platform displaying a stylized version of 1972 Dodge Charger, a classic American muscle car.
PR Consulting, a firm that represents Playboy said that they do not consider that the art installation by Richard Phillips violates any laws, rules or regulations. Our legal counsel is currently looking into this matter and we hope to resolve this
issue satisfactorily and as quickly as possible.
A judge has issued a temporary restraining order blocking a dangerous a provision of a recently-passed New Jersey statute that would have left
online service providers legally on the hook for user-generated content. The restraining order blocks enforcement of the new law until the court hears additional arguments in support of a permanent injunction in early August.
EFF represents the Internet Archive in this legal challenge to the law, which aims to make online service providers criminally liable for publishing or disseminating certain third party materials. Backpage.com separately filed suit against the law.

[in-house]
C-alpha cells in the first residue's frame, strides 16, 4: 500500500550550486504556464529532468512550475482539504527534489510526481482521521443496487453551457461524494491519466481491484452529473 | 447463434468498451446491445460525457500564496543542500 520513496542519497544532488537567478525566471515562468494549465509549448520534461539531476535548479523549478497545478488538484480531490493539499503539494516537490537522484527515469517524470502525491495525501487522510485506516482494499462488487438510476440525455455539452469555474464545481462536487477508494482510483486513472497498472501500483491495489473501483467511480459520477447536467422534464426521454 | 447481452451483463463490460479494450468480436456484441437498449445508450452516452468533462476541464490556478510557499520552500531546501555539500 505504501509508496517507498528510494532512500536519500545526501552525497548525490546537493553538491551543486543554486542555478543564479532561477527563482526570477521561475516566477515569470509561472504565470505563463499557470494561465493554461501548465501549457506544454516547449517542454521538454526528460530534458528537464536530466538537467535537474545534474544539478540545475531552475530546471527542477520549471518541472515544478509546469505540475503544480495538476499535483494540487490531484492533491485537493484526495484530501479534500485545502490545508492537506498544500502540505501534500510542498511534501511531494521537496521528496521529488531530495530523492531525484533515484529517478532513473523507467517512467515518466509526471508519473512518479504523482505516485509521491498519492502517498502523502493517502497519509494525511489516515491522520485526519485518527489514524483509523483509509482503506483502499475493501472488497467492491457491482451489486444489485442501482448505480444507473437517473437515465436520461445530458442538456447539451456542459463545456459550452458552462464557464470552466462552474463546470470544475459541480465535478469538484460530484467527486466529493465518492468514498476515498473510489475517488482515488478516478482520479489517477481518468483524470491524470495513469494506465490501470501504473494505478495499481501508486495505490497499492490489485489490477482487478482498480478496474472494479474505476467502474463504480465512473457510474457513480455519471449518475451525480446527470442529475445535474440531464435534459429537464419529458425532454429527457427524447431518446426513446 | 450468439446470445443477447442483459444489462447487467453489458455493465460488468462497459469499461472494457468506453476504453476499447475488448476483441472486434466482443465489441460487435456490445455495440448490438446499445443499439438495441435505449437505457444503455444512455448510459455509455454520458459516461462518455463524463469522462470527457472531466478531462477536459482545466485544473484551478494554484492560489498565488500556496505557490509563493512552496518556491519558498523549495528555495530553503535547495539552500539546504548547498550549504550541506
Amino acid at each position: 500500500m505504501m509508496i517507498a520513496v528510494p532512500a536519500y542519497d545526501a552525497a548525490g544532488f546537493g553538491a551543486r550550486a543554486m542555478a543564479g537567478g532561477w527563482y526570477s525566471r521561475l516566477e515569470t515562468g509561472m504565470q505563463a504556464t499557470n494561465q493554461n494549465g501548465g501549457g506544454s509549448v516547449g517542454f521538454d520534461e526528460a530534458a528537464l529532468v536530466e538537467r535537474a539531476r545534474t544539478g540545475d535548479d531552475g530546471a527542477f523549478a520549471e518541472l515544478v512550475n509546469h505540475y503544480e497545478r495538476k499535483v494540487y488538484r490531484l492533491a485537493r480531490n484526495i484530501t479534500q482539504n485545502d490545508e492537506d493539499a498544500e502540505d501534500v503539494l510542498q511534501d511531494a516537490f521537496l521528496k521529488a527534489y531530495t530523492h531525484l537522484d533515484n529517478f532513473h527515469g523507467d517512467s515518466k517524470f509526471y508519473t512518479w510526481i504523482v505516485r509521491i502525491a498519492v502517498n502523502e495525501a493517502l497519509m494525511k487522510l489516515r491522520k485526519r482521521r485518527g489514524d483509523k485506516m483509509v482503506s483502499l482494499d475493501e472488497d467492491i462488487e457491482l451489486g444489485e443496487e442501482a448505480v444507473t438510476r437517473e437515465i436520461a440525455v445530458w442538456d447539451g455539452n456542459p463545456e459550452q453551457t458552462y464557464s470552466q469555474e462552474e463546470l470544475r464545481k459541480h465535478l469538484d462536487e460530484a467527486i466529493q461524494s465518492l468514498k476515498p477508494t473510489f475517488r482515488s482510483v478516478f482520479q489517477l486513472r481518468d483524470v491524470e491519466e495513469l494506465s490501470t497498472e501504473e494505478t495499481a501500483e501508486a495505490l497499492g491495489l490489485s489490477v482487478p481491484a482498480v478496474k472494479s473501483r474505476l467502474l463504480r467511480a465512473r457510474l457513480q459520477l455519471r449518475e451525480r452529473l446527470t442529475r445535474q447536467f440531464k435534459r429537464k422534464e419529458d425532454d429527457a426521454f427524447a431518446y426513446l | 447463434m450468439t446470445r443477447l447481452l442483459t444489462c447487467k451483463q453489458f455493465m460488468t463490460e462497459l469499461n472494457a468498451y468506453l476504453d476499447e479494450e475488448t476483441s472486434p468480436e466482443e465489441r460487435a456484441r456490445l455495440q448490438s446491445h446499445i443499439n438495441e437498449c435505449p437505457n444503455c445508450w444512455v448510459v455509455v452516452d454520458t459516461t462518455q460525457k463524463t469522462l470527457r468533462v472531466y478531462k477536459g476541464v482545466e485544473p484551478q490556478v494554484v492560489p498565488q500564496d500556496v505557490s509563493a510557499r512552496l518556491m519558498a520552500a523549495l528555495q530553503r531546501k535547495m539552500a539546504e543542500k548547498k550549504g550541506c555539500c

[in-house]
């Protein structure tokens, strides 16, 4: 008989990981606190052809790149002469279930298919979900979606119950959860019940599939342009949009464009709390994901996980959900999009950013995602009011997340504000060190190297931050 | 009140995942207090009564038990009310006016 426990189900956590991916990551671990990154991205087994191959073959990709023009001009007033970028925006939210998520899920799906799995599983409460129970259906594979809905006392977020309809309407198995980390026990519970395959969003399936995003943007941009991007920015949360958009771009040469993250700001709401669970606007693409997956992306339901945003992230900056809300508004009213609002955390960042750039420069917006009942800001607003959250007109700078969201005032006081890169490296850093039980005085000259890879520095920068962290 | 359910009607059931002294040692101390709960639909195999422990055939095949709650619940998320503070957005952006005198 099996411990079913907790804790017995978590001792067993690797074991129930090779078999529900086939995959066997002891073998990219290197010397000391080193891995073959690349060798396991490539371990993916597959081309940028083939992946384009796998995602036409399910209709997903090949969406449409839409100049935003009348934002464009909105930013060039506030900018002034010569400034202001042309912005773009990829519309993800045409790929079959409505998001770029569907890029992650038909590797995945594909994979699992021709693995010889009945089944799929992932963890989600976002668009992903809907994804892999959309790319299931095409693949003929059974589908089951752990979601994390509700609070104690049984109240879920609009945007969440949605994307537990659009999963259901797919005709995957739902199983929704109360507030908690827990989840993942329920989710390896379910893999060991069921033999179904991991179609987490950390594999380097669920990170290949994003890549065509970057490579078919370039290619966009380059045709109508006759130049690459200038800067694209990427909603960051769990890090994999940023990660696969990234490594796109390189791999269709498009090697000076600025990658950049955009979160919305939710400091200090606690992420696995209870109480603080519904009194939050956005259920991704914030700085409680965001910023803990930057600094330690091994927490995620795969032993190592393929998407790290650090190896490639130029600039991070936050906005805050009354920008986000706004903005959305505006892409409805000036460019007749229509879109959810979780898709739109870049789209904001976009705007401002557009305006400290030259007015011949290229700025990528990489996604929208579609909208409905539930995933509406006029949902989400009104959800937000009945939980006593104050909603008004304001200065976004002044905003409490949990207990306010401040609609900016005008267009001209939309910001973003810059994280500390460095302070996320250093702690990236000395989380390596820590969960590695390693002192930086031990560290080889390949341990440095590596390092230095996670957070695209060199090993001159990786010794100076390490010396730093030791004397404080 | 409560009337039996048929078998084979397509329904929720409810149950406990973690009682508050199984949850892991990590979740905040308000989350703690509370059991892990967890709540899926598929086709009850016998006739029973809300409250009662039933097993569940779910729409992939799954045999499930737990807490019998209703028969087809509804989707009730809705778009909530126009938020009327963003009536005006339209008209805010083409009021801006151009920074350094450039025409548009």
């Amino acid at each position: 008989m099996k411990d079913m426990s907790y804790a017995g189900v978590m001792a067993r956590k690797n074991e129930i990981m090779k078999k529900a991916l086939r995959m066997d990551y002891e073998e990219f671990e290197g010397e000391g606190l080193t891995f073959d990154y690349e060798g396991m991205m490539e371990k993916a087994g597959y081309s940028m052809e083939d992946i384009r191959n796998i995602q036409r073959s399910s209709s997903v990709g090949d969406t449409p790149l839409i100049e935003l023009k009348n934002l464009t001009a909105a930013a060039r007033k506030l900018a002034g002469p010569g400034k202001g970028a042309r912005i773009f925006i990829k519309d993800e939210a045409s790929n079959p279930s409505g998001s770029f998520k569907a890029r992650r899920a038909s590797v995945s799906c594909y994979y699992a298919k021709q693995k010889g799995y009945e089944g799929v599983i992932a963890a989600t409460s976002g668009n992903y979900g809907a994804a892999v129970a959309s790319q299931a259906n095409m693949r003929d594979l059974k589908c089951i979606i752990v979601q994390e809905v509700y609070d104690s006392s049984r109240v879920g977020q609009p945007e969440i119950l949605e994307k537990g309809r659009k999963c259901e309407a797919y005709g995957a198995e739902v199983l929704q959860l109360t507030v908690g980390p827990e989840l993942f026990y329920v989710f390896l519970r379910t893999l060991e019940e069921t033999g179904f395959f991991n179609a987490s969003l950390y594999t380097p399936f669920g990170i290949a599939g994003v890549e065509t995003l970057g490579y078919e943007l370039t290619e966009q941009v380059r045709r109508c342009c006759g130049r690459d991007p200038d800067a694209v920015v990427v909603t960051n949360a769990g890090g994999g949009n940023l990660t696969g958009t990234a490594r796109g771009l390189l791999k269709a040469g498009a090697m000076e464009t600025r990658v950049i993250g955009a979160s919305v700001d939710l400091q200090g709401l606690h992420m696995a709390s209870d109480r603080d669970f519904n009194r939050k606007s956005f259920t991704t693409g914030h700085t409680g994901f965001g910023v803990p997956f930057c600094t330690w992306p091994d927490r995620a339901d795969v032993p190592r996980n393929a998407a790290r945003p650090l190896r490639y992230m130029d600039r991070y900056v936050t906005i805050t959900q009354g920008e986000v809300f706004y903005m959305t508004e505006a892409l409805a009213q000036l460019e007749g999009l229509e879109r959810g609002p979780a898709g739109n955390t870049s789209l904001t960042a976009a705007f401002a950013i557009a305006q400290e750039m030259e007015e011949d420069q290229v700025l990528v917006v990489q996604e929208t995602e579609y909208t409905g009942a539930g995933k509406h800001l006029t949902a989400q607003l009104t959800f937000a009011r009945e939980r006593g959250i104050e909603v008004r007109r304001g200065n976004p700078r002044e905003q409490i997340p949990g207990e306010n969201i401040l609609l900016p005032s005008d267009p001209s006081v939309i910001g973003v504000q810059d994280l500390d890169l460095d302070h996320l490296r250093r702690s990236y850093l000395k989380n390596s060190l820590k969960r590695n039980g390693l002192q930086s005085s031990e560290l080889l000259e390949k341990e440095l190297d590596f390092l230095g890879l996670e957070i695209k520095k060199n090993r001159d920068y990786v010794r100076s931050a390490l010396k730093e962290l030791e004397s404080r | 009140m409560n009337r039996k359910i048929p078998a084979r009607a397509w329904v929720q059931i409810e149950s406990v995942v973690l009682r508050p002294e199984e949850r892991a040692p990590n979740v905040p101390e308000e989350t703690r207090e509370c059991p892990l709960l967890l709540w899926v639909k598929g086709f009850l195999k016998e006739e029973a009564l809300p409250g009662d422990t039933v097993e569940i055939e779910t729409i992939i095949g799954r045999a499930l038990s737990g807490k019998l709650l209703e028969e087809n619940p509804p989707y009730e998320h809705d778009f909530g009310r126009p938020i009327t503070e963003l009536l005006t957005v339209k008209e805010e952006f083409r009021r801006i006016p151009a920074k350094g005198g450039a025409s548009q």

The New Jersey law is the latest in well-intentioned but shortsighted attempts to combat online ads for child prostitution with overbroad and vague laws that could seriously constrict the free flow of information online. This statue of the Human
Trafficking Prevention, Protection, and Treatment Act ) could impose stiff penalties, up to 20 years in prison and steep fines, on ISPs, Internet cafes, and libraries that indirectly cause the publication, dissemination, or display of content
that contains even an implicit offer of a commercial sex act if the content includes an image of a minor.
One consequence of such vague language is that service providers would feel enormous pressure to block access to broad swaths of otherwise protected material in order to minimize the risk of such harsh penalties. The Internet Archive, which currently
maintains an archive of over 300 billion documents in support of its mission is to archive the World Wide Web and other digital materials, has particular reason to be concerned if online providers could be pressured in this way.